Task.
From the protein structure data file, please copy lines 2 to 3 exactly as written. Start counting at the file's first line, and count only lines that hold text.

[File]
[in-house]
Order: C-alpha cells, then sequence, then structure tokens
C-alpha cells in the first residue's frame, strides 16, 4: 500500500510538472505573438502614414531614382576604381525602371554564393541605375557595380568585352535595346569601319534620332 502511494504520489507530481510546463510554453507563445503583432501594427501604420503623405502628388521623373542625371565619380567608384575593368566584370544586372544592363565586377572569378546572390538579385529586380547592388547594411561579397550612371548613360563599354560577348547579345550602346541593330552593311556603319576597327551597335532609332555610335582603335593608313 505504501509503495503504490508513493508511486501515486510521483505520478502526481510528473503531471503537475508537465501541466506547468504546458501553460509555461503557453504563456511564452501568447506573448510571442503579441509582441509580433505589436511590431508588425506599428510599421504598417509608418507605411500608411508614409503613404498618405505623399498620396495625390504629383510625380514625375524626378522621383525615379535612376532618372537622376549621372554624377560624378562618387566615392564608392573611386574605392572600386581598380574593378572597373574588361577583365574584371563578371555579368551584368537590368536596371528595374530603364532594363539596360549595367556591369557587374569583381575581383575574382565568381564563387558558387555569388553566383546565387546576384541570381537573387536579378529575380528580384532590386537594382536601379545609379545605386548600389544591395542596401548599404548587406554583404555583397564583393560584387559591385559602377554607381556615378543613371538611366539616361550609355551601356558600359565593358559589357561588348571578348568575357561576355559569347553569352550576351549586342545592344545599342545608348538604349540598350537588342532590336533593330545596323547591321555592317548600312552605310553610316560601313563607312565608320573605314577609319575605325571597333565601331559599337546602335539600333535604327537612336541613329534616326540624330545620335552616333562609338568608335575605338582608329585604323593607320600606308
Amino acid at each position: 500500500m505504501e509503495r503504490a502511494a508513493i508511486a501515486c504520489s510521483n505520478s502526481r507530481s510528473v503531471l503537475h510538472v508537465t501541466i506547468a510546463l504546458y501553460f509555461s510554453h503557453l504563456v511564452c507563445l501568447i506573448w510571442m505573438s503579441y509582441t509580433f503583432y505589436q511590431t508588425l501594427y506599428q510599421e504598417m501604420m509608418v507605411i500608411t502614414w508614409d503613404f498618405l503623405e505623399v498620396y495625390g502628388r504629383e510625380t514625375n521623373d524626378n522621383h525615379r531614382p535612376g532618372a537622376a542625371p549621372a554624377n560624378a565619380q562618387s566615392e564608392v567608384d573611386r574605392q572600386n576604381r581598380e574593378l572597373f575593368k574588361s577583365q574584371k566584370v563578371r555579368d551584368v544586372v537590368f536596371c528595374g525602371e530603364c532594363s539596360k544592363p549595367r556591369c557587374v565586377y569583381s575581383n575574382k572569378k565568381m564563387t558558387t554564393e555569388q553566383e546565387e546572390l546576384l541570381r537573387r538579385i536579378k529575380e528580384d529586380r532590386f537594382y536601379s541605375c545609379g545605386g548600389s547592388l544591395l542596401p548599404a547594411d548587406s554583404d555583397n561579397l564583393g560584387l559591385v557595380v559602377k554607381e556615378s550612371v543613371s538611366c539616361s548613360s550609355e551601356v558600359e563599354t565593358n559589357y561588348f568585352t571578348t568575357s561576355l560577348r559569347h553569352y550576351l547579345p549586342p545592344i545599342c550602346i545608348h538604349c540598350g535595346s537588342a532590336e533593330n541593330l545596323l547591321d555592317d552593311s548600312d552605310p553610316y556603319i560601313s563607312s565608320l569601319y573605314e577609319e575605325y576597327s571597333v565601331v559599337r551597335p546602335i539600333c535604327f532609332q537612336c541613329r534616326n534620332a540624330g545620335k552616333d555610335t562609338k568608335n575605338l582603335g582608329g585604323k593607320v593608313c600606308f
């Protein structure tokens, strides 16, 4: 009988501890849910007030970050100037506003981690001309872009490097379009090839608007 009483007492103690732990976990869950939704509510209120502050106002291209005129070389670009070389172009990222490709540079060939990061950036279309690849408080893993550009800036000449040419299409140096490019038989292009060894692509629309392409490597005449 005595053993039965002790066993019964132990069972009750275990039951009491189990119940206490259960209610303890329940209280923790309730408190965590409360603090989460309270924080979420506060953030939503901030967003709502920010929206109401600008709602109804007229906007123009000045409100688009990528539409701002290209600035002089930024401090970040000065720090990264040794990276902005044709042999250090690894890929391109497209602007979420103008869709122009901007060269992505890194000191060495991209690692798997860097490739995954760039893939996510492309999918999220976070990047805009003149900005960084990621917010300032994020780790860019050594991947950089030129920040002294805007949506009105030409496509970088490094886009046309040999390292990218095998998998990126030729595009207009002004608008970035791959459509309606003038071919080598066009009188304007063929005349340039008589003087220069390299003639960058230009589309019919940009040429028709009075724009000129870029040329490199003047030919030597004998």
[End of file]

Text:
Order: C-alpha cells, then sequence, then structure tokens
C-alpha cells in the first residue's frame, strides 16, 4: 500500500510538472505573438502614414531614382576604381525602371554564393541605375557595380568585352535595346569601319534620332 502511494504520489507530481510546463510554453507563445503583432501594427501604420503623405502628388521623373542625371565619380567608384575593368566584370544586372544592363565586377572569378546572390538579385529586380547592388547594411561579397550612371548613360563599354560577348547579345550602346541593330552593311556603319576597327551597335532609332555610335582603335593608313 505504501509503495503504490508513493508511486501515486510521483505520478502526481510528473503531471503537475508537465501541466506547468504546458501553460509555461503557453504563456511564452501568447506573448510571442503579441509582441509580433505589436511590431508588425506599428510599421504598417509608418507605411500608411508614409503613404498618405505623399498620396495625390504629383510625380514625375524626378522621383525615379535612376532618372537622376549621372554624377560624378562618387566615392564608392573611386574605392572600386581598380574593378572597373574588361577583365574584371563578371555579368551584368537590368536596371528595374530603364532594363539596360549595367556591369557587374569583381575581383575574382565568381564563387558558387555569388553566383546565387546576384541570381537573387536579378529575380528580384532590386537594382536601379545609379545605386548600389544591395542596401548599404548587406554583404555583397564583393560584387559591385559602377554607381556615378543613371538611366539616361550609355551601356558600359565593358559589357561588348571578348568575357561576355559569347553569352550576351549586342545592344545599342545608348538604349540598350537588342532590336533593330545596323547591321555592317548600312552605310553610316560601313563607312565608320573605314577609319575605325571597333565601331559599337546602335539600333535604327537612336541613329534616326540624330545620335552616333562609338568608335575605338582608329585604323593607320600606308